Should I Sell My House to an iBuyer on Long Island?

You may have seen recent news articles about iBuyers coming to New York, specifically in the Long Island and Westchester areas, but you probably aren’t familiar with what an iBuyer actually is. Since we’re in the business of buying and selling homes in New York, as soon as this was announced we got an offer on one of our properties and went through the process ourselves so that we could write this detailed comparison. In this blog post, we’ll explain from our first-hand experience what the iBuyer process is like as well as the pros and cons of selling your home to an iBuyer on Long Island.

What is an iBuyer?

iBuyer stands for “instant buyer” and they are a new breed of home buying companies that purchase homes nationwide and were started by internet businesses like Redfin and Zillow. What makes them unique is that they have a technology-focused approach to making offers on homes without human involvement (initially). They’ll make an offer on your home and will buy the home themselves, do some very minor repairs and then list the house on the market.

iBuyers instant home buyers on long island

Advantages of Selling a Home in New York to an iBuyer

Selling to an iBuyer has some of the same advantages as selling to a local real estate investor, especially when comparing this option to selling your house traditionally and listing with a real estate agent.

Fast Cash Offer

The process to get a ballpark offer is very quick. You go online, fill out your information, and answer a few questions about the property. After that, you are presented with a ballpark offer range. If that ballpark range is of interest, in order to get the “real” offer, there are a couple of additional steps. The next step is to set up a time to do a video walkthrough of the home over zoom with a sales rep. Assuming that goes well and the iBuyer is interested in the property in its current condition, they will set up an external inspection of the property. After these steps are done, you will receive your final offer. This process took us 3-4 days from start to finish.

While the process is a bit slower than getting a cash offer from a local real estate investor who will make you an offer on the spot during an on-site appointment, this is obviously much quicker than listing the house with an agent and not knowing what you’ll receive until the offers start coming in.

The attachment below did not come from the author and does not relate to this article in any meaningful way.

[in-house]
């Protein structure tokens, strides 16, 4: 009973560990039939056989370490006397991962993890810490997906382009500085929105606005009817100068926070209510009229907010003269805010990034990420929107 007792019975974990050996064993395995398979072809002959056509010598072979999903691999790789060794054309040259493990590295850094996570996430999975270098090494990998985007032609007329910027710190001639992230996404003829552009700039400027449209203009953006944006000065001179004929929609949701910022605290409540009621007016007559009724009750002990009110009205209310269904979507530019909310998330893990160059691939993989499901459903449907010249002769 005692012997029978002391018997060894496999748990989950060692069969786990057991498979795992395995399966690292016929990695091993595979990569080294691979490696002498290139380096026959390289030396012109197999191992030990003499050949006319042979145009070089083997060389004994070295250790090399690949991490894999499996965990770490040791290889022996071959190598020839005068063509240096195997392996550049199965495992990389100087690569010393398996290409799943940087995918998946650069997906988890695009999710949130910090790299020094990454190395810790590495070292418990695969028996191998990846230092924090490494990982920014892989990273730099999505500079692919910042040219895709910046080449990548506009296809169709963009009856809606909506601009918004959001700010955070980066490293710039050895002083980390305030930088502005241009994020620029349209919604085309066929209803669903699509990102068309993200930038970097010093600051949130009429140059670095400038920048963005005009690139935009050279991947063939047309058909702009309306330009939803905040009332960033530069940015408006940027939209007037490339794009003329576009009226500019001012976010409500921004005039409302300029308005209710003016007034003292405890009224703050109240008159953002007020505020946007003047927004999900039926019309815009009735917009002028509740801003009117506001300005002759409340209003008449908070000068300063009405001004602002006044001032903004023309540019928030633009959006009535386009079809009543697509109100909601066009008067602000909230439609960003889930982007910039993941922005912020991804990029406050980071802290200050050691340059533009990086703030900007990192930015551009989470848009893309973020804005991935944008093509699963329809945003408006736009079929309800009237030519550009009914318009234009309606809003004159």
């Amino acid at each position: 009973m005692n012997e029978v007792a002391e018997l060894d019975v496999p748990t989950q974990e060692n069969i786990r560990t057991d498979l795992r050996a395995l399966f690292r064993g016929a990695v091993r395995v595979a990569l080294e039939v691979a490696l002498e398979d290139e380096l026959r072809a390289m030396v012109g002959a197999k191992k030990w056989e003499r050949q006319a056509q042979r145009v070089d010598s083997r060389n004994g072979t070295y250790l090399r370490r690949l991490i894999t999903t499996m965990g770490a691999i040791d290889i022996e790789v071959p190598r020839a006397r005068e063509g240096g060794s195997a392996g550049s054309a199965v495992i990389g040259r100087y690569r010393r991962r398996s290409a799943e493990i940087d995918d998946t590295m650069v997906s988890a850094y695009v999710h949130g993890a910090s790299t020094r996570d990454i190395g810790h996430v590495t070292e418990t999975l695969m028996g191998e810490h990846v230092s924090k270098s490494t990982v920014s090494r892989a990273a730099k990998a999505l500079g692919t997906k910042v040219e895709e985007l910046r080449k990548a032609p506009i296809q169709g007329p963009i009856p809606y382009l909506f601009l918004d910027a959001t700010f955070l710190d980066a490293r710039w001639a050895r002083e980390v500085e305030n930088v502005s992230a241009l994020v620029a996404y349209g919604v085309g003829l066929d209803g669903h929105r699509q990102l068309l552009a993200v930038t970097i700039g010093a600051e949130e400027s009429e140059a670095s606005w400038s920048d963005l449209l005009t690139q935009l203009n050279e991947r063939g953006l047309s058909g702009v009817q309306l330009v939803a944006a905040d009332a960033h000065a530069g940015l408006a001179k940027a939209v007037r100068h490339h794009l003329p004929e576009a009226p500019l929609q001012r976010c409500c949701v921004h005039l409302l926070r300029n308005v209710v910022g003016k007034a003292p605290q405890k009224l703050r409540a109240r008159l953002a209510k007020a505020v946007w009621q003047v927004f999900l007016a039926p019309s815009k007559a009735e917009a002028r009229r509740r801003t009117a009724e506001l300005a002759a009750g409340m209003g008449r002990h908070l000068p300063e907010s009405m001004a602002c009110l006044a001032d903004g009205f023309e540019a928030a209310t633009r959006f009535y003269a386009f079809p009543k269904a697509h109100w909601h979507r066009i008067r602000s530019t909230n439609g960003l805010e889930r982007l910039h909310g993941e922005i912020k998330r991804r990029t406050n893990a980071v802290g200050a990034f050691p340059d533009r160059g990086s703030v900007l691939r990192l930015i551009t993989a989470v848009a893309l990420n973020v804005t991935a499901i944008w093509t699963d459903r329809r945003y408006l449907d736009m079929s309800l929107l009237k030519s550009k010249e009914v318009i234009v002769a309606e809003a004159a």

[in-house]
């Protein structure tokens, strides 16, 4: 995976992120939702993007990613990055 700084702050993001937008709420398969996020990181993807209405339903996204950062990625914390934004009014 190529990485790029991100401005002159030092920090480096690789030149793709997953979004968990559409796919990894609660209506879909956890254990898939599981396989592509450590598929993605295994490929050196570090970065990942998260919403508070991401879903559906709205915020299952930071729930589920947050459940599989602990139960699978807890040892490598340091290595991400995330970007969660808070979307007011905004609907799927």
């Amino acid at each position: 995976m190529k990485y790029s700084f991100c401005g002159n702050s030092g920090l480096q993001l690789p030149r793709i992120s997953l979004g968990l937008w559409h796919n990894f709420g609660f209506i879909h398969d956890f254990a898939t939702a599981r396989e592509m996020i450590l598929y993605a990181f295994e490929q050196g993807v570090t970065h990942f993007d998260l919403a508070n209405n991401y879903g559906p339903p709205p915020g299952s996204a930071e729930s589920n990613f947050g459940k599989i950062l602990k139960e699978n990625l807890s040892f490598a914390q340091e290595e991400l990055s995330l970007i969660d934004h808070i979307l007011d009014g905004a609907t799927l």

Close on Your Timeline

One of the biggest perks of selling to an iBuyer is that they will close on your timeline. During the offer process of obtaining your official offer, you will specify when you want to close. Assuming there are no issues that hold up the closing, like trouble getting a clear title, for example, the iBuyer will do their best to close on the chosen date. This can be of great importance if you are trying to coordinate a move or the purchase of a new home.

Downsides of Selling to an iBuyer on Long Island

While some of the main key advantages of selling to an iBuyer vs a local real estate investor are the same, there are some key differences between the two that make selling to an iBuyer less ideal in certain situations.

iBuyers have very specific buying criteria

iBuyers are a lot more specific about what properties they will buy than a local cash home buyer. Because these are nationwide companies with very limited local market knowledge, they look for more standard or “cookie-cutter” style homes where they can avoid incurring additional costs or risks. For example, many iBuyers will not purchase homes in flood zones or ones with septic systems/cesspools, which ends up ruling the majority of homes in Suffolk County and many homes along the south shore of Long Island. Additionally, an iBuyer on Long Island will stay away from homes that have any open permit or certificate of occupancy issues.

The house must be in good condition, vacant, and broom clean

iBuyers on Long Island are also very particular about the condition of the homes they purchase. They require that all appliances and mechanicals (i.e. heating system, air conditioning, hot water heater, etc.) be in full working order. Additionally, they will not purchase homes that need a lot of renovations, whereas local cash home buyers often seek out these kinds of problem properties.